National WIC Association

In Defense of WIC: WIC’s Targeted Food Packages DO Improve Health Outcomes

February 1, 2017

You may encounter the following criticism of WIC: WIC food package restrictions do not lead to better health, and the program’s nutritional and health benefits are hard to prove. Here are some suggestions for how to respond if and when you encounter this claim:

Sample Talking Points:

  • WIC is a cost-effective investment improving the nutrition and health of low-income families.1
  • Participation in WIC leads to healthier infants, more nutritious diets, and better healthcare for children.
  • The WIC food package is tailored to the dietary needs of the participant.
  • The WIC food package is based on the most recent available scientific evidence.
  • The WIC food package undergoes a rigorous scientific evaluation by the National Academies of Sciences, Engineering, and Medicine every 10 years.
  • WIC’s nutrition education is grounded in solid dietary guidance such as the Dietary Guidelines for Americans.
  • WIC nutrition education has shown to help increase the consumption of healthful foods.2
  • The WIC program employs Registered Dietitians, nutritionists, and other nutrition-related professionals to provide solid nutrition education to participants.
  • WIC reduces the likelihood of adverse birth outcomes, including very low birth-weight babies.3


Peer-Reviewed Literature to Corroborate these Points:

1 Steven Carlson, Zoe Neuberger (2015). “WIC Works: Addressing the Nutrition and Health Needs of Low-Income Families for 40 Years.” Center on Budget and Policy Priorities.

2 Lorrene D. Ritchie, Shannon E. Whaley, Phil Spector, Judy Gomez, Patricia Crawford (2010) Favorable Impact of Nutrition Education on California WIC Families. Journal of Nutrition Education and Behavior Vol.43 Issue 3. Supplement, Pages S2-S10.)

3 Hilary H, Page M, Huff Stevens A. (2011). “Can targeted transfers improve birth outcomes? Evidence from the introduction of the WIC program.” Journal of Public Economics 95, 813–827.; Figlio D, Hamersma S, Rith J. (2009). “Does prenatal WIC participation improve birth outcomes? New evidence from Florida.” Journal of Public Economics, 93(1–2), 235–245.; Gueorguieva, R. Morse, S.B., Roth, J. (2009). “Length of prenatal participation in WIC and risk of delivering a small for gestational age infant: Florida, 1996–2004.” Journal of Maternal Child Health, 13(4), 479–88.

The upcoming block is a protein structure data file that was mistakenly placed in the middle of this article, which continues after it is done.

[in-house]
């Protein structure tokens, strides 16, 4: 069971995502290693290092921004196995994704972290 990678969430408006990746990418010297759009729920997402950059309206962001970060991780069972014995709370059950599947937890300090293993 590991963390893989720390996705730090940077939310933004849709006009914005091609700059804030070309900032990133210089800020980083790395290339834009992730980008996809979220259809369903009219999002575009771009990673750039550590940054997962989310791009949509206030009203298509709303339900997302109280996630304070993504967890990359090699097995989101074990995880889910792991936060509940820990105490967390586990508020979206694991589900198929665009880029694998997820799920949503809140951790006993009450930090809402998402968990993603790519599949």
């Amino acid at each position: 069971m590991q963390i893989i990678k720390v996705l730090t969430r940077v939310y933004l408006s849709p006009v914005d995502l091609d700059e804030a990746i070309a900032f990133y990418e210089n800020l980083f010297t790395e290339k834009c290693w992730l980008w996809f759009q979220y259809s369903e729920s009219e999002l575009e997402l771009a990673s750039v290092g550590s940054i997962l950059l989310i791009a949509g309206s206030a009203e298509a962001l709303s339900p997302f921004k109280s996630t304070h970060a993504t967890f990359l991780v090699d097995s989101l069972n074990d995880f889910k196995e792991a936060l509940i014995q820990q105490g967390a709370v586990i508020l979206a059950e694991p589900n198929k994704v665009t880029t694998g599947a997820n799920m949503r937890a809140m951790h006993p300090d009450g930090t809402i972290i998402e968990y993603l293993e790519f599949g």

WIC Testimonial Refuting this Claim:

"I started the WIC program when my husband and I got pregnant with our daughter in the spring of 2007. During that time, I was also in my senior year at the University of Montana. We were both working but still living paycheck-to-paycheck. WIC was so helpful, with the monthly nutrition supplementation and nutrition information I was able to learn, during my pregnancy and through my child’s first years of life. By the time I delivered my darling daughter in the late fall of 2007, I had obtained full-time work in a field that my degree was in and was still within the WIC income guidelines. All of the breastfeeding support during this time was crucial to my success of nursing my daughter until well after her first birthday. I was even able to get an electric breast pump, which I used every day as a full-time working mom."

"When my daughter was three, we were finally making enough money that we were not eligible for the WIC program. At the start of this summer, however, surprisingly my husband lost his job that he had been doing for two years. So, we again qualify for the WIC program. Although she will be five in November, I feel like we’ve learned so much about nutrition over the years and the supplement food every month and the additional farmers’ market coupons in the summer are an important component to our household." --WIC Participant, Missoula, Montana